Mission City’s fracking ban put off until November

A sign in downtown San Juan Bautista reflects some of the sentiment in town about water issues and fracking.

While San Benito Rising’s proposal to ban high-intensity petroleum extraction in the county is headed for the ballot in November, a separate attempt to get the same practices banned in San Juan Bautista is on hold until voters have their say.
San Benito Rising is the group of local activists seeking a countywide ban against fracking and other high-intensity extraction methods such as steam injections planned at the Project Indian site in Bitterwater. The San Benito Rising proposal also would outlaw all petroleum activities in certain areas of the county.
The group’s members argue that high-intensity methods are bad for the environment and can contaminate water supplies, while opponents of the measure contend it is far-reaching in nature and they point out there are no proposed fracking projects in the county.
Before going to the ballot, though, the anti-fracking activists took their cause to San Juan Bautista. The Mission City’s council members, though, have decided to hold off on a decision for a similar ban in San Juan until the November election. City Manager Roger Grimsley pointed out that the city doesn’t allow any drilling in city limits and that the county water district issues all related permits.
San Benito Rising activists attended San Juan council meetings on four or five occasions, Grimsley said.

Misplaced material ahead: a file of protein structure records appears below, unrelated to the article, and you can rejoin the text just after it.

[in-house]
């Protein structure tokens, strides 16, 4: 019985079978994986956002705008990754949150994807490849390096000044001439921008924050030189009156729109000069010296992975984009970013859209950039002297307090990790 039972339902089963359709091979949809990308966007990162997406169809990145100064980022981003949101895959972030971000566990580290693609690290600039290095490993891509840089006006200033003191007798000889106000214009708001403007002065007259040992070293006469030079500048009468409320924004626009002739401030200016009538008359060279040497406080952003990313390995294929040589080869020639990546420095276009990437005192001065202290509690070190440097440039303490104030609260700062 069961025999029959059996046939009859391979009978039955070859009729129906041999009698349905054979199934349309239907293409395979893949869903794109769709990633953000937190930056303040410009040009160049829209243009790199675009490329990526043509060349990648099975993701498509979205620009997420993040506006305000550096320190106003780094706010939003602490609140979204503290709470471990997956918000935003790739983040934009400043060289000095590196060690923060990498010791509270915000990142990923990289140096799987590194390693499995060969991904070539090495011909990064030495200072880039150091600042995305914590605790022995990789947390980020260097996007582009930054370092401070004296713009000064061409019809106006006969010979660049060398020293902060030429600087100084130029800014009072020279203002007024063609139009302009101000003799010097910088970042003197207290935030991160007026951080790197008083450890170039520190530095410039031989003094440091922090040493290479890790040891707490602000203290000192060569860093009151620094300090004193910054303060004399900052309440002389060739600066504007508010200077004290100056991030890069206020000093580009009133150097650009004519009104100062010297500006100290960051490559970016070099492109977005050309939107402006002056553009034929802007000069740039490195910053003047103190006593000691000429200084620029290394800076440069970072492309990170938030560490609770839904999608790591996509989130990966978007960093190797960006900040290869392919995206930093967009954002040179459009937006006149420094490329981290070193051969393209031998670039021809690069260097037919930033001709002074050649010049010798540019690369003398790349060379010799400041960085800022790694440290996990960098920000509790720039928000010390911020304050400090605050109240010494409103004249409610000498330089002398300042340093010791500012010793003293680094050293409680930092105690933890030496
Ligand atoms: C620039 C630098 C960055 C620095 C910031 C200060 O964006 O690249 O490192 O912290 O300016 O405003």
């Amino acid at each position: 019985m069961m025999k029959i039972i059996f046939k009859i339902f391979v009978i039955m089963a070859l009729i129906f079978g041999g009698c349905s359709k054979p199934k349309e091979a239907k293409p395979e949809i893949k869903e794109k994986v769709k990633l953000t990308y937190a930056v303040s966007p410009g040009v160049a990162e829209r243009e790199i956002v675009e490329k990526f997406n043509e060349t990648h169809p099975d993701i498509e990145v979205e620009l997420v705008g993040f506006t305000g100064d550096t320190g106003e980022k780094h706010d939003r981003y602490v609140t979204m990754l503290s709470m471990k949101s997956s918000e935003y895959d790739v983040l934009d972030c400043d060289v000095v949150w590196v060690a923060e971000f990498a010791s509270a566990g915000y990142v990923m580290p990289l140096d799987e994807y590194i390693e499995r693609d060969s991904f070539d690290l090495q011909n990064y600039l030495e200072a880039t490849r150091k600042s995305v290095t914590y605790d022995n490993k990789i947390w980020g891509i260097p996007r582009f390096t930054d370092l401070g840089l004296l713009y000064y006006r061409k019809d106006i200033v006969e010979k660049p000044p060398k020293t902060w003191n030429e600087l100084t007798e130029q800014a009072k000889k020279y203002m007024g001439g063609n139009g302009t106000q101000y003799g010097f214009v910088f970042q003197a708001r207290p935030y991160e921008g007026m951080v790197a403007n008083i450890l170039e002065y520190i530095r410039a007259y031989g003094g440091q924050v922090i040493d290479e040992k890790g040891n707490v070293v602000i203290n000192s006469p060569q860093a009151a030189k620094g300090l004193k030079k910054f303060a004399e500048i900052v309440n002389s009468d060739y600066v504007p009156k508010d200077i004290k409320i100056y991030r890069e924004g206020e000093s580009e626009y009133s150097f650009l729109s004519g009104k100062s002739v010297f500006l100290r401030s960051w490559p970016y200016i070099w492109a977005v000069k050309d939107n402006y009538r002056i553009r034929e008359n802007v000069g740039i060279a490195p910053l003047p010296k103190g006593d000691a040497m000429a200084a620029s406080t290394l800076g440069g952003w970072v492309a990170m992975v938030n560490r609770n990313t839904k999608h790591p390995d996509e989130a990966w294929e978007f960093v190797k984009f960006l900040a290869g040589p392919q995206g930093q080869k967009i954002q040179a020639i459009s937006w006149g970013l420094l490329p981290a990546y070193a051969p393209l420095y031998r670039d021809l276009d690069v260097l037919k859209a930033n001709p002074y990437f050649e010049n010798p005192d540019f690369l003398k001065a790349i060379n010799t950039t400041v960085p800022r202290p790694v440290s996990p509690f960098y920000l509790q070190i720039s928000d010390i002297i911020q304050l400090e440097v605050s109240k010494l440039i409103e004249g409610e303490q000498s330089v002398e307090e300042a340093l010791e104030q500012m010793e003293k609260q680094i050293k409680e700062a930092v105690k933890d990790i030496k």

“We really kind of indicated to hold off until the November election,” Grimsley said.
The push from San Benito Rising, though, gave its members a chance to showcase the support on their side.
Dr. Timothy Krantz, professor of environmental studies at the University of Redlands in Southern California, sent a letter in favor of the group’s ban.
Part of the letter read as follows:
“Enhanced oil recovery (EOR) has come a long way since the 1990s. Unfortunately, although the industry has made many technological advances with regard to horizontal drilling and high-pressure fracturing and extraction, the environmental impacts of such operations are severe and, I would argue, are in most cases irremediable– they cannot be cleaned up.  Once these chemicals are injected into the groundwater, we will never be able to remove them from the aquifers.  It is hard enough to clean these contaminants from the surface, let alone underground in the water and rock that comprises our groundwater basins.”
Look for a story next week about the proposed zoning changes in the San Benito Rising initiative.

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